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New York Colleges Are Forcing Students to Test Negative for COVID-19 Before Going Home for the Holidays. Is It Legal?

Jim Malatras, President of SUNY Empire State College, left, listens as New York State Governor Andrew Cuomo, right, speaks during his daily Coronavirus press briefing at SUNY Upstate Medical University on April 28, 2020 in Syracuse, New York. Cuomo detailed guidelines to reopening parts of New York State around May 15, 2020.

We’ve all seen the reports: college students are especially to blame for spreading coronavirus. Well, the State University of New York (SUNY) college system has taken its role of in loco parentis very seriously.

New York’s public university system is requiring students to test negative for the coronavirus before they can leave to spend Thanksgiving break with their families. Obviously, the measure is being undertaken in hopes of containing the spread of COVID-19 from the college campus to the community at large.

The SUNY system consists of 64 institutions of higher education, and serves over 140,000 students. The mandate, handed down by State University of New York Chancellor Jim Malatras Monday, requires that all students using on-campus facilities in any capacity test negative for COVID-19 within the 10 days prior to leaving campus.

Each campus is expected to develop its own testing schedule, with the aim that the test is conducted as close to a student’s departure date as possible. The schools are asked to submit their plans by November 5.

Via press release, Malatras said:

“As in-person classes and instruction come to a close next month, tens of thousands of students will travel across the state and country to be with their families and complete their fall courses remotely. By requiring all students to test negative before leaving, we are implementing a smart, sensible policy that protects students’ families and hometown communities and drastically reduces the chances of COVID-19 community spread. While we understand there is a lot of focus on plans for the spring semester, we must first finish this semester safely. I want to thank our students for the phenomenal effort during these difficult times as well as SUNY health policy experts for helping us create this guidance that ensures a safe wind down of the fall semester.”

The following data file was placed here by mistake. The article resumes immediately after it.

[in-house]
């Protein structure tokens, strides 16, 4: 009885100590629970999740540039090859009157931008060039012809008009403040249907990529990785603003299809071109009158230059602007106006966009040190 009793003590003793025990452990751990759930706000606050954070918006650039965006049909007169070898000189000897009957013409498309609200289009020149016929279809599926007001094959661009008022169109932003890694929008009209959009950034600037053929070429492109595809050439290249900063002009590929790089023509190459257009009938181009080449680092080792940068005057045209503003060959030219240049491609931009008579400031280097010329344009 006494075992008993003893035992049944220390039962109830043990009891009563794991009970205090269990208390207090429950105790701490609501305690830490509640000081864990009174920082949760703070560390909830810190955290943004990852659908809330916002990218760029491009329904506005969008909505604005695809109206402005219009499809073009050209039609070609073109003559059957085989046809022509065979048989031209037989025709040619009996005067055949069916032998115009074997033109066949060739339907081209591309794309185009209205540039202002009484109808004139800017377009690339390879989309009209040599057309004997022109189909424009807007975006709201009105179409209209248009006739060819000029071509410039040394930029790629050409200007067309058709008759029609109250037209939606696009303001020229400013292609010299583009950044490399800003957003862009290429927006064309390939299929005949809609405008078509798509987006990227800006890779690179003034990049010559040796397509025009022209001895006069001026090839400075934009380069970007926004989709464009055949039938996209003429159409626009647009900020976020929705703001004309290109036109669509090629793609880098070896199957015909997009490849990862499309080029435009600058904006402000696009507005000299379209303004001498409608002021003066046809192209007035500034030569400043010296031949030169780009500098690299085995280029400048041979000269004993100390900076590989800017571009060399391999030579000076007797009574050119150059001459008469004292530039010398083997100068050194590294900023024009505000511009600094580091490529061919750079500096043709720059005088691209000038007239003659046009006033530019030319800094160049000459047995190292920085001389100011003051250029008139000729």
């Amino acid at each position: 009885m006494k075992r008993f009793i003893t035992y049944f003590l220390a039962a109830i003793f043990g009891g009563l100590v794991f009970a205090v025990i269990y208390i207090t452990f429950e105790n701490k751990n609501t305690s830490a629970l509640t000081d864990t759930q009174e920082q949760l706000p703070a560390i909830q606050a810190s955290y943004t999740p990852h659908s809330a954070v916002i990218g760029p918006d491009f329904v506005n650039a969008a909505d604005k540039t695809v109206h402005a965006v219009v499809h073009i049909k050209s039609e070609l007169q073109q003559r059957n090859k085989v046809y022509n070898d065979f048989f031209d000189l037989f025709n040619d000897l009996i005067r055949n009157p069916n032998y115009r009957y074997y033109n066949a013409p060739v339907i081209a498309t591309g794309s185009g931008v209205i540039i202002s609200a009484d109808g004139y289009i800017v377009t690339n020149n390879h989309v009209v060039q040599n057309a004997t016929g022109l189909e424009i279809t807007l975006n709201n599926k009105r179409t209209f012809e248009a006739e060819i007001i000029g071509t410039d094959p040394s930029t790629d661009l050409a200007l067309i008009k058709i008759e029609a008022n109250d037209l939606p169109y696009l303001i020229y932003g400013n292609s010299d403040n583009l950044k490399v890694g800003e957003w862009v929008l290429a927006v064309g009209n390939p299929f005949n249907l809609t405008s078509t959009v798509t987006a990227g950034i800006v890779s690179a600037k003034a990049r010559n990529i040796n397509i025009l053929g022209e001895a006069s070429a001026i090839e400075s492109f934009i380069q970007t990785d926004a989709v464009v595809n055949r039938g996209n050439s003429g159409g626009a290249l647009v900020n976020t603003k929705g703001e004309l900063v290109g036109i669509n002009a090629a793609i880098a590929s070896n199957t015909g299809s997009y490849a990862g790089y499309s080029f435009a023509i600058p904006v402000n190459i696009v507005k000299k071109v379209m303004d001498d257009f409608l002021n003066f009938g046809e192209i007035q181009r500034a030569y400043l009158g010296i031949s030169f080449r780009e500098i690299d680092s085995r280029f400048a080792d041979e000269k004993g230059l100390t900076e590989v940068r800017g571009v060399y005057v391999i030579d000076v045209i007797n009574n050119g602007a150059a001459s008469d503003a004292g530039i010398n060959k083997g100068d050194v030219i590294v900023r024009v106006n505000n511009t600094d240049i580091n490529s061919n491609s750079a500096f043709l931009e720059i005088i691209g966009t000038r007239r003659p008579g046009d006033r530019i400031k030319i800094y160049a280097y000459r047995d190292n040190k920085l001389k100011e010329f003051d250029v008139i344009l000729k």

But is this really legal? Can a government entity force students to test negative for COVID-19 before they will permitted to go home?

Maybe, although it’s unclear what power SUNY would really have to enforce its mandate.

First, let’s look at New York State’s quarantine law.

Under the law, a “public health authority” has the right to order “isolation” when that authority determines that it is “appropriate,” or “where symptoms or conditions indicate that medical care in a general hospital is not expected to be required, and consistent with any direction that the State Commissioner of Health may issue.”

Under the statute, the location used for such “isolation” may include “residential or temporary housing.”  A college campus would likely be “residential or temporary housing–but which students could be forced to stay there is another matter entirely.

Clearly, the statutory language appears primarily to contemplate a person with symptoms of a disease. So, students with visible COVID-19 symptoms would likely fall into that category. But what about an asymptomatic student who just refuses to be tested? Certainly, it is possible that such a student would fall within the category of those deemed “appropriate” to isolate, but that would be a broad interpretation of the law. Likely, the matter would turn on a court’s interpretation of that portion of the statute in response to a lawsuit brought by a student who refuses to test and insists on heading home.

From a purely constitutional standpoint, a measure requiring students to be tested before leaving campus could pass muster. The analysis would likely come down to whether a court believes refusing to allow students back into their home communities is too drastic a consequence for someone who fails to comply with testing mandates.

As Law&Crime has discussed before in relation to mandatory vaccine laws, the Supreme Court has said that governments must be reasonable with mandatory public health laws and not act “in such an arbitrary and oppressive manner as to justify the interference of the courts to prevent wrong and oppression.”

States have the primary responsibility to protect public health and safety. In the context of a global pandemic, courts have ruled–and probably will continue to rule—that containing the spread COVID-19 is an important government interest. The issue would be whether preventing a student from returning to family is too “oppressive” to constitute reasonable government regulation. A court ruling on the matter would turn on whether the court adopted “desperate times call for desperate measures” type logic, or whether it opted to consider mandatory isolation on campus too harsh a price to pay for minimizing risk.

Almost certainly, given the large number of families this mandate affects, we will see litigation on the subject. Law&Crime will keep you posted as the inevitable unfolds.

[image via Stefani Reynolds/Getty Images]

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Elura is a columnist and trial analyst for Law & Crime. Elura is also a former civil prosecutor for NYC's Administration for Children's Services, the CEO of Lawyer Up, and the author of How To Talk To Your Lawyer and the Legalese-to-English series. Follow Elura on Twitter @elurananos